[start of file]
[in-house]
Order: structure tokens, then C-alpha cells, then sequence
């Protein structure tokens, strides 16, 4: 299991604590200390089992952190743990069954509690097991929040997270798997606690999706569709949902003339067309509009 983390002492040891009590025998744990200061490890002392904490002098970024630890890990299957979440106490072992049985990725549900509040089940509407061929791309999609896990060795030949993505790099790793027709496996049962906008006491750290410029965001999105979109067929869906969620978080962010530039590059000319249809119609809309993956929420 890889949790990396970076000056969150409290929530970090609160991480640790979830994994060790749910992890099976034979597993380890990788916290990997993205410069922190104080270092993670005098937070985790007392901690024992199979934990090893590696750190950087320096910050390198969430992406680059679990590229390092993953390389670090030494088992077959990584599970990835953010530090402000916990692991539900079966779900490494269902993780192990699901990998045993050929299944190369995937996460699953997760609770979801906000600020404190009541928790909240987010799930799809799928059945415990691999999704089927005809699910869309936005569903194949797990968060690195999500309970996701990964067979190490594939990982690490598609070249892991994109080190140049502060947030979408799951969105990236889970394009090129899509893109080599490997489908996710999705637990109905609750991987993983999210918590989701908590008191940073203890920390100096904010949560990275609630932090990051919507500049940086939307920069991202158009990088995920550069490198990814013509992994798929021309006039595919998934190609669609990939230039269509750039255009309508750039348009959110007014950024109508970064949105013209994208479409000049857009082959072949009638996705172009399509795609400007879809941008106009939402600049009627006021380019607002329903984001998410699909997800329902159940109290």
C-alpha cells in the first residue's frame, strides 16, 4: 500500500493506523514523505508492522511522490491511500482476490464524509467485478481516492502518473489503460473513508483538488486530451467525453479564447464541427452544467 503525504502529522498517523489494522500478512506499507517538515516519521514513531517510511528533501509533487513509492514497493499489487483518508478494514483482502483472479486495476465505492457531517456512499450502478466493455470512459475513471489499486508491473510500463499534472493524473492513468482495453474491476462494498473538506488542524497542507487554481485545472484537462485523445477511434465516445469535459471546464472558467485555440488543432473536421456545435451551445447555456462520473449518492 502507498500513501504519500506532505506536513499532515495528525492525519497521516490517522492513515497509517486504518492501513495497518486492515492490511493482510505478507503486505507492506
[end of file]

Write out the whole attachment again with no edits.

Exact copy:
[in-house]
Order: structure tokens, then C-alpha cells, then sequence
């Protein structure tokens, strides 16, 4: 299991604590200390089992952190743990069954509690097991929040997270798997606690999706569709949902003339067309509009 983390002492040891009590025998744990200061490890002392904490002098970024630890890990299957979440106490072992049985990725549900509040089940509407061929791309999609896990060795030949993505790099790793027709496996049962906008006491750290410029965001999105979109067929869906969620978080962010530039590059000319249809119609809309993956929420 890889949790990396970076000056969150409290929530970090609160991480640790979830994994060790749910992890099976034979597993380890990788916290990997993205410069922190104080270092993670005098937070985790007392901690024992199979934990090893590696750190950087320096910050390198969430992406680059679990590229390092993953390389670090030494088992077959990584599970990835953010530090402000916990692991539900079966779900490494269902993780192990699901990998045993050929299944190369995937996460699953997760609770979801906000600020404190009541928790909240987010799930799809799928059945415990691999999704089927005809699910869309936005569903194949797990968060690195999500309970996701990964067979190490594939990982690490598609070249892991994109080190140049502060947030979408799951969105990236889970394009090129899509893109080599490997489908996710999705637990109905609750991987993983999210918590989701908590008191940073203890920390100096904010949560990275609630932090990051919507500049940086939307920069991202158009990088995920550069490198990814013509992994798929021309006039595919998934190609669609990939230039269509750039255009309508750039348009959110007014950024109508970064949105013209994208479409000049857009082959072949009638996705172009399509795609400007879809941008106009939402600049009627006021380019607002329903984001998410699909997800329902159940109290």
C-alpha cells in the first residue's frame, strides 16, 4: 500500500493506523514523505508492522511522490491511500482476490464524509467485478481516492502518473489503460473513508483538488486530451467525453479564447464541427452544467 503525504502529522498517523489494522500478512506499507517538515516519521514513531517510511528533501509533487513509492514497493499489487483518508478494514483482502483472479486495476465505492457531517456512499450502478466493455470512459475513471489499486508491473510500463499534472493524473492513468482495453474491476462494498473538506488542524497542507487554481485545472484537462485523445477511434465516445469535459471546464472558467485555440488543432473536421456545435451551445447555456462520473449518492 502507498500513501504519500506532505506536513499532515495528525492525519497521516490517522492513515497509517486504518492501513495497518486492515492490511493482510505478507503486505507492506